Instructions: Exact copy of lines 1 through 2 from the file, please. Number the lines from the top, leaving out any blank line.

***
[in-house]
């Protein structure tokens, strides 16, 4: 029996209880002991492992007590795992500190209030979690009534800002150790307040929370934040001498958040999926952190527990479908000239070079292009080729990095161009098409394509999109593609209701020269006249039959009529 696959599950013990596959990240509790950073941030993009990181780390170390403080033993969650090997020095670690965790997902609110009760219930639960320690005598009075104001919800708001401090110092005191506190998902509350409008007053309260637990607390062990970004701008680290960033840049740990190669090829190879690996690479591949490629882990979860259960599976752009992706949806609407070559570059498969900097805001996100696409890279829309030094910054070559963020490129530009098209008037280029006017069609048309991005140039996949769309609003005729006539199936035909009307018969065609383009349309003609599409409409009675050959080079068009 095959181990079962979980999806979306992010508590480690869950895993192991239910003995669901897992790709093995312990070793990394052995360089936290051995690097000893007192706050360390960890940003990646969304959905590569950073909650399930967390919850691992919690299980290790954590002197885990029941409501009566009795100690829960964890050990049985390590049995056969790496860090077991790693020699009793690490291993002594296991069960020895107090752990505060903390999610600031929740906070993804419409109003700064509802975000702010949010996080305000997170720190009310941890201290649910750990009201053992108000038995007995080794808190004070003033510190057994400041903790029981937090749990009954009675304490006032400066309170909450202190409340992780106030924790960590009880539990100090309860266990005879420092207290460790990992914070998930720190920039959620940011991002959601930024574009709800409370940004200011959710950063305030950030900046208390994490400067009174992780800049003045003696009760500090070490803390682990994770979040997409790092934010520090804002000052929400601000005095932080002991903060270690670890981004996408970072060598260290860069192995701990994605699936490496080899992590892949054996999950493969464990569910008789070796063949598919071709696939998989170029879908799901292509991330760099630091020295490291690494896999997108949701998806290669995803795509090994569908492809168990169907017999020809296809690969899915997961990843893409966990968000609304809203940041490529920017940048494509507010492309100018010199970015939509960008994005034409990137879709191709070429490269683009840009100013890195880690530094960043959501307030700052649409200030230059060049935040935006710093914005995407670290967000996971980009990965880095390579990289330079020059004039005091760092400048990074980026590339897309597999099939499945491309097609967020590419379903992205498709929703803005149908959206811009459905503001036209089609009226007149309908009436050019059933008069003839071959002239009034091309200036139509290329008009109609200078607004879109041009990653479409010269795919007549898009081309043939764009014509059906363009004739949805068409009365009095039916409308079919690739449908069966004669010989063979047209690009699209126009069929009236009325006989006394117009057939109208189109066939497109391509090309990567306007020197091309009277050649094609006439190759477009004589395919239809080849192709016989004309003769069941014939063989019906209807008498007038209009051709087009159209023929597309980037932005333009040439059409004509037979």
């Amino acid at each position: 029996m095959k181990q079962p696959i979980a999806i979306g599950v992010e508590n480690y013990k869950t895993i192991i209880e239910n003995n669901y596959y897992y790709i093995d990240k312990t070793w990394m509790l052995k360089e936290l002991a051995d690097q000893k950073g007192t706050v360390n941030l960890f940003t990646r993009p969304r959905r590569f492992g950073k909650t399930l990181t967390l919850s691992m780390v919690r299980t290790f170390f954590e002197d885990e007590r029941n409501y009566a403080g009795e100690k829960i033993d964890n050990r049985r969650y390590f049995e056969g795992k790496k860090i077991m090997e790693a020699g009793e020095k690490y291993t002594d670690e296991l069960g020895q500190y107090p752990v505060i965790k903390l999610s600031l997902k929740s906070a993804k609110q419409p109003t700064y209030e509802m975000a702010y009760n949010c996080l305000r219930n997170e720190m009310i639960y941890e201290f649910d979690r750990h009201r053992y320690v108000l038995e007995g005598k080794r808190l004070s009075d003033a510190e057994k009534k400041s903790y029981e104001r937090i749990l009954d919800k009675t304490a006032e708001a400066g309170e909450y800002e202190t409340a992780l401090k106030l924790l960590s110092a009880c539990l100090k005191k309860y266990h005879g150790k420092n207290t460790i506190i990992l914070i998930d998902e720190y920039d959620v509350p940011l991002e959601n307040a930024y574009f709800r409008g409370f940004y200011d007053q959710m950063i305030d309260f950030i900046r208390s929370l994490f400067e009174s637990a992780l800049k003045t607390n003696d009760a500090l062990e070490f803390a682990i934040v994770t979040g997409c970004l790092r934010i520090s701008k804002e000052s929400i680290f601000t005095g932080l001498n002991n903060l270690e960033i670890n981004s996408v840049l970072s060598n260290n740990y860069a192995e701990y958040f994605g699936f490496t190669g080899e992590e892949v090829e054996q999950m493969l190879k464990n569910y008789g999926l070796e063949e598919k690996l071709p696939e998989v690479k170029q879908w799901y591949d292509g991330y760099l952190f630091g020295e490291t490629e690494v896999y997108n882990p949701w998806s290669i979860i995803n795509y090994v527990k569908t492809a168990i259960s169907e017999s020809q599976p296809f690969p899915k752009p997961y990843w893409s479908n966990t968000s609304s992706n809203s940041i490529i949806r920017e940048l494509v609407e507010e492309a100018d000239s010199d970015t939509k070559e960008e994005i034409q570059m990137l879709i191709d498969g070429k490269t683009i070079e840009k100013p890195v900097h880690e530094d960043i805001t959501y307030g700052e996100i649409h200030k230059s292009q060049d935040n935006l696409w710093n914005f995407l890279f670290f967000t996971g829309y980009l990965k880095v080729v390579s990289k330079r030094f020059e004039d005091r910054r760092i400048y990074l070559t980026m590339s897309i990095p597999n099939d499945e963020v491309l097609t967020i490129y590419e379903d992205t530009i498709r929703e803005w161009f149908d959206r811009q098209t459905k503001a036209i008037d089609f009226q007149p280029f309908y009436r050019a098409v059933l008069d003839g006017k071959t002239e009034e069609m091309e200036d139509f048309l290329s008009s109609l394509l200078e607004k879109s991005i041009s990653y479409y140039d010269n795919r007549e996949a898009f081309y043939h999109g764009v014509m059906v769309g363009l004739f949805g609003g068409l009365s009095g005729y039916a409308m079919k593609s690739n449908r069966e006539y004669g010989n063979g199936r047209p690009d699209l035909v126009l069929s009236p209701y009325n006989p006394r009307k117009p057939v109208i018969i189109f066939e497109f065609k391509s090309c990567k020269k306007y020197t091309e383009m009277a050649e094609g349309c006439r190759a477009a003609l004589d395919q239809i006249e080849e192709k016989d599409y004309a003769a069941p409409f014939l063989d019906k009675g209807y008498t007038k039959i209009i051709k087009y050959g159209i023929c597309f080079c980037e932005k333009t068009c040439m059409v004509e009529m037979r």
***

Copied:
[in-house]
């Protein structure tokens, strides 16, 4: 029996209880002991492992007590795992500190209030979690009534800002150790307040929370934040001498958040999926952190527990479908000239070079292009080729990095161009098409394509999109593609209701020269006249039959009529 696959599950013990596959990240509790950073941030993009990181780390170390403080033993969650090997020095670690965790997902609110009760219930639960320690005598009075104001919800708001401090110092005191506190998902509350409008007053309260637990607390062990970004701008680290960033840049740990190669090829190879690996690479591949490629882990979860259960599976752009992706949806609407070559570059498969900097805001996100696409890279829309030094910054070559963020490129530009098209008037280029006017069609048309991005140039996949769309609003005729006539199936035909009307018969065609383009349309003609599409409409009675050959080079068009 095959181990079962979980999806979306992010508590480690869950895993192991239910003995669901897992790709093995312990070793990394052995360089936290051995690097000893007192706050360390960890940003990646969304959905590569950073909650399930967390919850691992919690299980290790954590002197885990029941409501009566009795100690829960964890050990049985390590049995056969790496860090077991790693020699009793690490291993002594296991069960020895107090752990505060903390999610600031929740906070993804419409109003700064509802975000702010949010996080305000997170720190009310941890201290649910750990009201053992108000038995007995080794808190004070003033510190057994400041903790029981937090749990009954009675304490006032400066309170909450202190409340992780106030924790960590009880539990100090309860266990005879420092207290460790990992914070998930720190920039959620940011991002959601930024574009709800409370940004200011959710950063305030950030900046208390994490400067009174992780800049003045003696009760500090070490803390682990994770979040997409790092934010520090804002000052929400601000005095932080002991903060270690670890981004996408970072060598260290860069192995701990994605699936490496080899992590892949054996999950493969464990569910008789070796063949598919071709696939998989170029879908799901292509991330760099630091020295490291690494896999997108949701998806290669995803795509090994569908492809168990169907017999020809296809690969899915997961990843893409966990968000609304809203940041490529920017940048494509507010492309100018010199970015939509960008994005034409990137879709191709070429490269683009840009100013890195880690530094960043959501307030700052649409200030230059060049935040935006710093914005995407670290967000996971980009990965880095390579990289330079020059004039005091760092400048990074980026590339897309597999099939499945491309097609967020590419379903992205498709929703803005149908959206811009459905503001036209089609009226007149309908009436050019059933008069003839071959002239009034091309200036139509290329008009109609200078607004879109041009990653479409010269795919007549898009081309043939764009014509059906363009004739949805068409009365009095039916409308079919690739449908069966004669010989063979047209690009699209126009069929009236009325006989006394117009057939109208189109066939497109391509090309990567306007020197091309009277050649094609006439190759477009004589395919239809080849192709016989004309003769069941014939063989019906209807008498007038209009051709087009159209023929597309980037932005333009040439059409004509037979």